Von der Leyen rode into the arena in Aachen among a group of four riders at the head of 68 stallions from Germany's ten state stud farms.
Wearing the uniform of the Celle stud farm in Lower Saxony, she joined in with a quadrille – a display in which four horses or groups of horses perform complex interlocking manoeuvres – in front of the 40,000-capacity stadium.
“The really big stars are the riders and the horses,” the minister told Westdeutsche Rundfunk television before her appearance, promising a “fascinating quadrille”.
“I extended my holidays specially into this time” to spend three days training for the dressage, von der Leyen added.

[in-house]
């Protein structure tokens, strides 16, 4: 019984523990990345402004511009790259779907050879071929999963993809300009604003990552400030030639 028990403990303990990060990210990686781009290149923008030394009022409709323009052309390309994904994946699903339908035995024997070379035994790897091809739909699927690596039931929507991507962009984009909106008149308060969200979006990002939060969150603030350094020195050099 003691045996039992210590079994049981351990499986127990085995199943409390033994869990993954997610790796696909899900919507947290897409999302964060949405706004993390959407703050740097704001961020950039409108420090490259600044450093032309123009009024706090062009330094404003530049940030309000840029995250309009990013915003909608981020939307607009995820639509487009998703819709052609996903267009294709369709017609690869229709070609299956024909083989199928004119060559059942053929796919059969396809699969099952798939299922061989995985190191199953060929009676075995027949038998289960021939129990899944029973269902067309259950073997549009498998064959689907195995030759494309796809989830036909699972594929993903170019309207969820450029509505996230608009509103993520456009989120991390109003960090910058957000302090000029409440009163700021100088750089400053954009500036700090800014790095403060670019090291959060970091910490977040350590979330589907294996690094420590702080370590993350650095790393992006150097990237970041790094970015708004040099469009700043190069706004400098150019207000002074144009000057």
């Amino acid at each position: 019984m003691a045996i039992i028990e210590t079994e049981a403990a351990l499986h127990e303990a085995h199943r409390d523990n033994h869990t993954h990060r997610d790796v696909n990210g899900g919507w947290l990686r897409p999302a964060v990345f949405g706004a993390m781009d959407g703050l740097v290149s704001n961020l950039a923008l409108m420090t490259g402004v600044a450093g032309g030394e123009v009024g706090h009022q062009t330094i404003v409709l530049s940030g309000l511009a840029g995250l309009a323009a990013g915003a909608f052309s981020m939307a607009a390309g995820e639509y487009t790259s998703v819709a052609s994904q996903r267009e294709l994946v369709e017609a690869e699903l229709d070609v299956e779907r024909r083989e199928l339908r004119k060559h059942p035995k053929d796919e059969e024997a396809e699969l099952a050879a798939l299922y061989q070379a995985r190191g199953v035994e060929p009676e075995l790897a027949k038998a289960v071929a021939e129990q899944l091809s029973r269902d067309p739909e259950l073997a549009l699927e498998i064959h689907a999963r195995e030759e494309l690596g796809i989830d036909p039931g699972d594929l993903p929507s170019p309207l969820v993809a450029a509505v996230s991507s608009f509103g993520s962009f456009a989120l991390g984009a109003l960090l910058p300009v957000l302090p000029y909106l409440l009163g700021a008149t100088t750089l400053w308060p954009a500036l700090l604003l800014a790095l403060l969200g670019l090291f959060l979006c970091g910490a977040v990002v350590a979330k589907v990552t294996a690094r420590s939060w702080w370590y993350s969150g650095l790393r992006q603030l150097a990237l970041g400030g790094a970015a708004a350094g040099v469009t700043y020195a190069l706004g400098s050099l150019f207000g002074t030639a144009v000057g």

Von der Leyen is likely to face criticism from some quarters for taking such an obvious break from her duties, as the Bundeswehr (German military) has been crying out for more funding and better administration over the past year.
A series of embarrassing equipment failures in high-profile international interventions has made clear the extent of the damage to Germany's fighting force.
Dressage team defends European title
Now that the festivities are over, the German national dressage team faces a tough battle to defend its title on Wednesday and Thursday.
“We are grimly determined” to see it through, team leader Klaus Roeser said.
Germany must fend off teams from the UK and the Netherlands if they are to make it into a third year as European champions.
The European Equestrian Sports Championships will see 13 titles awarded across five disciplines between Wednesday and August 23rd.
One of the most anticipated events will be the jumps next week.
This year's event is likely to be the biggest ever, with 300,000 spectators expected in the northwestern city of Aachen.